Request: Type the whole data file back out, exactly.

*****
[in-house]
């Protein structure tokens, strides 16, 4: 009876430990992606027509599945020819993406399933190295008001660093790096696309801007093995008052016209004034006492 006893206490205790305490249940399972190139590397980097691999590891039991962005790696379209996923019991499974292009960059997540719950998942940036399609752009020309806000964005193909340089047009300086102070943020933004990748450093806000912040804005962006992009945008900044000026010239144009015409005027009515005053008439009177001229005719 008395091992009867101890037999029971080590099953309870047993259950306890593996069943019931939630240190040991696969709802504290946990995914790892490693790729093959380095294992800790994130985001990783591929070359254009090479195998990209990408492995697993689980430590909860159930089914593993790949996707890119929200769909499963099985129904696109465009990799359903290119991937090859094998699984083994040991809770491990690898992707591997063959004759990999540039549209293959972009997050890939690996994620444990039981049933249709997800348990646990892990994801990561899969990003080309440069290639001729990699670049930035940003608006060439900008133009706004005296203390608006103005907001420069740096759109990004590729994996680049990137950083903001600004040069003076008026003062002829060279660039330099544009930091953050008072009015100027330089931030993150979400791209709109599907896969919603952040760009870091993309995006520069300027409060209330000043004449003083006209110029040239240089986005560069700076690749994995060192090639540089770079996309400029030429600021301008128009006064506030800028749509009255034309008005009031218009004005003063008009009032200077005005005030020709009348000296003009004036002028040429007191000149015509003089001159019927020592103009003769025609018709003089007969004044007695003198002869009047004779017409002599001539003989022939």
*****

[in-house]
């Protein structure tokens, strides 16, 4: 009876430990992606027509599945020819993406399933190295008001660093790096696309801007093995008052016209004034006492 006893206490205790305490249940399972190139590397980097691999590891039991962005790696379209996923019991499974292009960059997540719950998942940036399609752009020309806000964005193909340089047009300086102070943020933004990748450093806000912040804005962006992009945008900044000026010239144009015409005027009515005053008439009177001229005719 008395091992009867101890037999029971080590099953309870047993259950306890593996069943019931939630240190040991696969709802504290946990995914790892490693790729093959380095294992800790994130985001990783591929070359254009090479195998990209990408492995697993689980430590909860159930089914593993790949996707890119929200769909499963099985129904696109465009990799359903290119991937090859094998699984083994040991809770491990690898992707591997063959004759990999540039549209293959972009997050890939690996994620444990039981049933249709997800348990646990892990994801990561899969990003080309440069290639001729990699670049930035940003608006060439900008133009706004005296203390608006103005907001420069740096759109990004590729994996680049990137950083903001600004040069003076008026003062002829060279660039330099544009930091953050008072009015100027330089931030993150979400791209709109599907896969919603952040760009870091993309995006520069300027409060209330000043004449003083006209110029040239240089986005560069700076690749994995060192090639540089770079996309400029030429600021301008128009006064506030800028749509009255034309008005009031218009004005003063008009009032200077005005005030020709009348000296003009004036002028040429007191000149015509003089001159019927020592103009003769025609018709003089007969004044007695003198002869009047004779017409002599001539003989022939």